Tuesday, June 17, 2014

The recent appointment of a Federal Court Judge to the Quebec Court of Appeal may well be invalid

Rocco Galati is challenging the nomination of Justice Robert Mainville of the Federal Court to the Quebec Court of Appeal, as announced Friday by Justice Minister Peter MacKay.  Rocco may well have a decent technical argument.

And following the technical reading given by the Supreme Court of Canada to the appointments process in Nadon [Reference re Supreme Court Act, ss. 5 and 6 2014 SCC 21] the Court may well be inclined to a technical argument.

Judges and judicial officers are not members of their respective provincial or territorial bars.  Hence in Ontario the professional conduct rules refer to a retired judge who has “returned to practice” [Rule 6.08(2)].  A search on the lawyers’ directory for Quebec [http://www.barreau.qc.ca/en/barreau/bottin/index.html?section=tous&sectionSelected=tous&nom=Mainville&prenom=&societe=  ] shows that Justice Mainville is not a member.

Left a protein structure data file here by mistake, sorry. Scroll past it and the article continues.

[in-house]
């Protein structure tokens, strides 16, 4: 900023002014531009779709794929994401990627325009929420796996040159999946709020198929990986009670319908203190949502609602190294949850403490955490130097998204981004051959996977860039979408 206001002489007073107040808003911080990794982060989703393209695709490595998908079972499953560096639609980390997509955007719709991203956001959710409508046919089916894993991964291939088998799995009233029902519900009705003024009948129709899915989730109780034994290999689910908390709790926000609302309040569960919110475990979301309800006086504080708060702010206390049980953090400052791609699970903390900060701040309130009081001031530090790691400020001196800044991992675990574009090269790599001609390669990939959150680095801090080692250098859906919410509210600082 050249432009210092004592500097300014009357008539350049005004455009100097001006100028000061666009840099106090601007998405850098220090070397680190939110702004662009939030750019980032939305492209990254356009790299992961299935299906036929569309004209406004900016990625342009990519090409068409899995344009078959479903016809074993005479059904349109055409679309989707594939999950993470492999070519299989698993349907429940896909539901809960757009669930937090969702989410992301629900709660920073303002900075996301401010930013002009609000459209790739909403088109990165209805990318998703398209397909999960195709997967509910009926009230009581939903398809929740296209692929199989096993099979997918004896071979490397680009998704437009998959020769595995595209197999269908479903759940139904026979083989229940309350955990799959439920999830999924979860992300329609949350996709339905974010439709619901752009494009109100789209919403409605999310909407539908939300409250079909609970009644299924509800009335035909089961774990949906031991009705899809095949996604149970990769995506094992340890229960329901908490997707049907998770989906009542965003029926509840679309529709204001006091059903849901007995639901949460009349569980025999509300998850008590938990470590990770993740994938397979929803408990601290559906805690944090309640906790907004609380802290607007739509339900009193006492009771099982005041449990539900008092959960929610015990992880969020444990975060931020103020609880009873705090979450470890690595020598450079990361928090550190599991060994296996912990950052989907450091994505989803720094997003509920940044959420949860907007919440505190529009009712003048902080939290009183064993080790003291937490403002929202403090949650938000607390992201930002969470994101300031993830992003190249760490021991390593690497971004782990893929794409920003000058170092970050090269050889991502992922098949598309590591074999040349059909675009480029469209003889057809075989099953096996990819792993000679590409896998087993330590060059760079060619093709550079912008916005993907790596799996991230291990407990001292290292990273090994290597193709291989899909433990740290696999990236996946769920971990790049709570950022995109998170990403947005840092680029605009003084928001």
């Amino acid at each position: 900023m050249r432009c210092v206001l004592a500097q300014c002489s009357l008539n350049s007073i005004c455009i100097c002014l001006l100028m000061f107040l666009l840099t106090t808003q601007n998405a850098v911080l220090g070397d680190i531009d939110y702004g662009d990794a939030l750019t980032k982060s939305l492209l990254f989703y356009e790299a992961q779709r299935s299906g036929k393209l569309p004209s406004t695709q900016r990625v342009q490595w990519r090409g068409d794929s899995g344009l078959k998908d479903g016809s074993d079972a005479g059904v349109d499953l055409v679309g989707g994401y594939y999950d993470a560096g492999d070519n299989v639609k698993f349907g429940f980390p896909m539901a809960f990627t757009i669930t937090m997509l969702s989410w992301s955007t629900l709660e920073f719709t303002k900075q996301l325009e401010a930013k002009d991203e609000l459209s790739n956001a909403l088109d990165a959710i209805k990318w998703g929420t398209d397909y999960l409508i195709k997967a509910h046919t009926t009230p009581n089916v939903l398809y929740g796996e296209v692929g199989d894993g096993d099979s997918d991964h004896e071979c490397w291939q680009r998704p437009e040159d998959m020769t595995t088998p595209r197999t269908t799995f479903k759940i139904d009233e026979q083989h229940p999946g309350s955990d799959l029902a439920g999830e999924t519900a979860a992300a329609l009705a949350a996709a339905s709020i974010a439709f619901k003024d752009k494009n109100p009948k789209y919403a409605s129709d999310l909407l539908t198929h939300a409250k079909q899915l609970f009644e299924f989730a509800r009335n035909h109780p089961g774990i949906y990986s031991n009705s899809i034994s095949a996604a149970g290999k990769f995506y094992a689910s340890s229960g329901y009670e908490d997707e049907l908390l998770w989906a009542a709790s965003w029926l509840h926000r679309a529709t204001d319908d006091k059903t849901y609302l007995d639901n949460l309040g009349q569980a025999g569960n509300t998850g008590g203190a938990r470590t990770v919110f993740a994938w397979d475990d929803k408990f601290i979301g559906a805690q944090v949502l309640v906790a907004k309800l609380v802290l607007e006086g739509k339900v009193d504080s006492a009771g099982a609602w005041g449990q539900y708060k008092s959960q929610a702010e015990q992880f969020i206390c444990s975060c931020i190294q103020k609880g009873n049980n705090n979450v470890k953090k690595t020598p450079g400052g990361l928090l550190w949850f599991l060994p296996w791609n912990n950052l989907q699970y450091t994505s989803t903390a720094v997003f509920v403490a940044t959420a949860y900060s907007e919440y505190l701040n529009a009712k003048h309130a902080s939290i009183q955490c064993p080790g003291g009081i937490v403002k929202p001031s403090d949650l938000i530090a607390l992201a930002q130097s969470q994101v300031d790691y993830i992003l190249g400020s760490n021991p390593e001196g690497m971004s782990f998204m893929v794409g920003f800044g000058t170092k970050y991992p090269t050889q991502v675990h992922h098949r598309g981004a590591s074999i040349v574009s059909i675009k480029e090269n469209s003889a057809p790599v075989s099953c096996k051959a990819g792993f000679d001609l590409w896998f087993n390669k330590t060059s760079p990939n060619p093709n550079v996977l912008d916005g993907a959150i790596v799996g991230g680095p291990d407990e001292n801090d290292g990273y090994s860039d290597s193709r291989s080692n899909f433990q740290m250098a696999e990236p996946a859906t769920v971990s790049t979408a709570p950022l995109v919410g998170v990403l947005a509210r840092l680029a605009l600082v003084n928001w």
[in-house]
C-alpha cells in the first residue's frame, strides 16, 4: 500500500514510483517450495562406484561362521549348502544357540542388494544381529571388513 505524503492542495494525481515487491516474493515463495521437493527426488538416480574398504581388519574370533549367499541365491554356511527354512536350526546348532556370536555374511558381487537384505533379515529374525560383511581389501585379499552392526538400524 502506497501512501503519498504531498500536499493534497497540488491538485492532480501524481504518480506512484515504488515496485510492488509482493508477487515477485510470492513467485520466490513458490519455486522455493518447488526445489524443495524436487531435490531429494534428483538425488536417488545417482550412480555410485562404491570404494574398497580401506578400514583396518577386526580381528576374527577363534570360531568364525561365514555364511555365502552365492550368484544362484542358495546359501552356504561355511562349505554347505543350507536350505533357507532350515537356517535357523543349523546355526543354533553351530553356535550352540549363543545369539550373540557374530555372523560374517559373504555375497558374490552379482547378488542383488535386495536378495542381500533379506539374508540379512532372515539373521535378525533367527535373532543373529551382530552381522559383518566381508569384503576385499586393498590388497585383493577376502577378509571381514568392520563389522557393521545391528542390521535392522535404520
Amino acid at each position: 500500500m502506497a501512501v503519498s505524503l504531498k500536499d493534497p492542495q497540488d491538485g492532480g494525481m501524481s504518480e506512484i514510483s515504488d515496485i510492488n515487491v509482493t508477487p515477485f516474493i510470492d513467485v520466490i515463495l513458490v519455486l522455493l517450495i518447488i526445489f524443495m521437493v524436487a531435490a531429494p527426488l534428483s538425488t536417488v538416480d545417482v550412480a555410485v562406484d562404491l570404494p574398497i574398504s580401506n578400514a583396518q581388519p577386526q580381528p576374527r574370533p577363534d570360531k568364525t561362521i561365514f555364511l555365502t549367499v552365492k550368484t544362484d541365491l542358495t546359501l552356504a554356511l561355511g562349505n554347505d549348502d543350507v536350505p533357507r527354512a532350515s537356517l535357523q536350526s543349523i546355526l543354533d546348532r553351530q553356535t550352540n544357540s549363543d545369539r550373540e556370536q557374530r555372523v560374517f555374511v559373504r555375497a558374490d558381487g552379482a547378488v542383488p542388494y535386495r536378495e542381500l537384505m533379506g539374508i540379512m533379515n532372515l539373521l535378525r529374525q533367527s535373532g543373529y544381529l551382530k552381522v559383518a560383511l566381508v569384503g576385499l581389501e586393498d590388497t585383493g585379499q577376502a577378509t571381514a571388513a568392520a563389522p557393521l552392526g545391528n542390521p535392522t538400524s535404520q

The Constitution Act, 1867, which governs the appointment of judges, provides:

Selection of Judges in Quebec
98. The Judges of the Courts of Quebec shall be selected from the Bar of that Province.

On a simple reading that means that Justice Mainville, not being a member of the Bar of Quebec, cannot be appointed to the Quebec Court of Appeal.

Now, from my standpoint, that is a highly technical point.  But such an argument succeeded in Nadon and may well succeed here.

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